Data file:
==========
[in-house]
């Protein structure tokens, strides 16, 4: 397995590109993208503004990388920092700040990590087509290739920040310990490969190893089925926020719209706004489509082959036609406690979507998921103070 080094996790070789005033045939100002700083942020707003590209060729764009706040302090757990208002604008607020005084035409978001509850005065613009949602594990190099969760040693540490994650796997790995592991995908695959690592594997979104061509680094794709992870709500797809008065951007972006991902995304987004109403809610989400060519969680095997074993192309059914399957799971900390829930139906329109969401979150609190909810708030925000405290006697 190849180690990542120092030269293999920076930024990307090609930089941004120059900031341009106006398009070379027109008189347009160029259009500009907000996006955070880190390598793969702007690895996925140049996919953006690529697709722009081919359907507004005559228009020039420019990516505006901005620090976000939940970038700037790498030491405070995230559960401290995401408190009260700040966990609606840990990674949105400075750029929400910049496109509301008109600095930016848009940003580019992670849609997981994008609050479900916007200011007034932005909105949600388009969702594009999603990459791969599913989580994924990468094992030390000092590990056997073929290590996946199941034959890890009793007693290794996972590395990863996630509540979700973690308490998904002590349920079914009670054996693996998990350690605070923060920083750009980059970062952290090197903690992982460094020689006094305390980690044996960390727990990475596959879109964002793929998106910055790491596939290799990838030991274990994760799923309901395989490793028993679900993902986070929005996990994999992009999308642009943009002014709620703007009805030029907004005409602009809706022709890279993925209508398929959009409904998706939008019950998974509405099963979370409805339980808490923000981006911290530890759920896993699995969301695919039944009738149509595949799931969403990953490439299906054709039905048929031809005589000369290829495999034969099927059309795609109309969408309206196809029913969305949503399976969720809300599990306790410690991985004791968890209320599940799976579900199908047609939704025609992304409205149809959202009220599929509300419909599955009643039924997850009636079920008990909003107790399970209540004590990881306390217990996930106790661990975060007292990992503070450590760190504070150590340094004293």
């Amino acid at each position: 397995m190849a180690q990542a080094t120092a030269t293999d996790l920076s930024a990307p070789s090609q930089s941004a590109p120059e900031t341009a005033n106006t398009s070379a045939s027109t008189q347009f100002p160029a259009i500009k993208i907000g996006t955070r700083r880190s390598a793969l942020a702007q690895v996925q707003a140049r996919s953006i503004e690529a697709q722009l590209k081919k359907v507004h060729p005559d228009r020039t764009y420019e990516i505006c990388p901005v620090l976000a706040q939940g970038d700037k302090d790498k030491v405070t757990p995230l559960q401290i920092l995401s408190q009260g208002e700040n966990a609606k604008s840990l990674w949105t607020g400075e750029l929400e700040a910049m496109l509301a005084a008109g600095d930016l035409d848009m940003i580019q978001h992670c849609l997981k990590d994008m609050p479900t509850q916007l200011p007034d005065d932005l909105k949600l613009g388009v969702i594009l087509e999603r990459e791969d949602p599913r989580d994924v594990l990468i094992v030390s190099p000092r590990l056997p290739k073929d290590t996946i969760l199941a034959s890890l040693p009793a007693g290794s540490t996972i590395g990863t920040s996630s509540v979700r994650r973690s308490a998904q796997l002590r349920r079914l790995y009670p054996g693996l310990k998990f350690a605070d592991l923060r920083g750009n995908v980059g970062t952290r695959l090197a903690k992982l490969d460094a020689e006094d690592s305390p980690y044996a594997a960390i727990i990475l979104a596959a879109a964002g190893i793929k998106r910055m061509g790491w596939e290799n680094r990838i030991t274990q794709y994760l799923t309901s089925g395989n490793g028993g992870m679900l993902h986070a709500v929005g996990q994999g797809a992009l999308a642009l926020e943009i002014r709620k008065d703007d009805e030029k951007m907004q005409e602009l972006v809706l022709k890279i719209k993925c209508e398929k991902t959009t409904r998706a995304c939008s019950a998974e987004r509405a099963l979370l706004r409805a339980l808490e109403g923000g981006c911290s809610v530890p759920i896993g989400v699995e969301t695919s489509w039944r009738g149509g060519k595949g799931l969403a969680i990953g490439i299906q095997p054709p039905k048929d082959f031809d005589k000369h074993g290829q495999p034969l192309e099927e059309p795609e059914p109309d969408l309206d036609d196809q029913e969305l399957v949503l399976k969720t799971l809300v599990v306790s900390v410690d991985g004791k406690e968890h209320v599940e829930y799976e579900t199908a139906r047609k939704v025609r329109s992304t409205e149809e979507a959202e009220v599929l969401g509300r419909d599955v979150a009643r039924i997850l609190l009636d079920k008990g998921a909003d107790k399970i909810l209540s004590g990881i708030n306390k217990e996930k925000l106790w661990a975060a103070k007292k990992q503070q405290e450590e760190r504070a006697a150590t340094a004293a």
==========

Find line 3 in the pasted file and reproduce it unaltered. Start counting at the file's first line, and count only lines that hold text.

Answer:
């Amino acid at each position: 397995m190849a180690q990542a080094t120092a030269t293999d996790l920076s930024a990307p070789s090609q930089s941004a590109p120059e900031t341009a005033n106006t398009s070379a045939s027109t008189q347009f100002p160029a259009i500009k993208i907000g996006t955070r700083r880190s390598a793969l942020a702007q690895v996925q707003a140049r996919s953006i503004e690529a697709q722009l590209k081919k359907v507004h060729p005559d228009r020039t764009y420019e990516i505006c990388p901005v620090l976000a706040q939940g970038d700037k302090d790498k030491v405070t757990p995230l559960q401290i920092l995401s408190q009260g208002e700040n966990a609606k604008s840990l990674w949105t607020g400075e750029l929400e700040a910049m496109l509301a005084a008109g600095d930016l035409d848009m940003i580019q978001h992670c849609l997981k990590d994008m609050p479900t509850q916007l200011p007034d005065d932005l909105k949600l613009g388009v969702i594009l087509e999603r990459e791969d949602p599913r989580d994924v594990l990468i094992v030390s190099p000092r590990l056997p290739k073929d290590t996946i969760l199941a034959s890890l040693p009793a007693g290794s540490t996972i590395g990863t920040s996630s509540v979700r994650r973690s308490a998904q796997l002590r349920r079914l790995y009670p054996g693996l310990k998990f350690a605070d592991l923060r920083g750009n995908v980059g970062t952290r695959l090197a903690k992982l490969d460094a020689e006094d690592s305390p980690y044996a594997a960390i727990i990475l979104a596959a879109a964002g190893i793929k998106r910055m061509g790491w596939e290799n680094r990838i030991t274990q794709y994760l799923t309901s089925g395989n490793g028993g992870m679900l993902h986070a709500v929005g996990q994999g797809a992009l999308a642009l926020e943009i002014r709620k008065d703007d009805e030029k951007m907004q005409e602009l972006v809706l022709k890279i719209k993925c209508e398929k991902t959009t409904r998706a995304c939008s019950a998974e987004r509405a099963l979370l706004r409805a339980l808490e109403g923000g981006c911290s809610v530890p759920i896993g989400v699995e969301t695919s489509w039944r009738g149509g060519k595949g799931l969403a969680i990953g490439i299906q095997p054709p039905k048929d082959f031809d005589k000369h074993g290829q495999p034969l192309e099927e059309p795609e059914p109309d969408l309206d036609d196809q029913e969305l399957v949503l399976k969720t799971l809300v599990v306790s900390v410690d991985g004791k406690e968890h209320v599940e829930y799976e579900t199908a139906r047609k939704v025609r329109s992304t409205e149809e979507a959202e009220v599929l969401g509300r419909d599955v979150a009643r039924i997850l609190l009636d079920k008990g998921a909003d107790k399970i909810l209540s004590g990881i708030n306390k217990e996930k925000l106790w661990a975060a103070k007292k990992q503070q405290e450590e760190r504070a006697a150590t340094a004293a």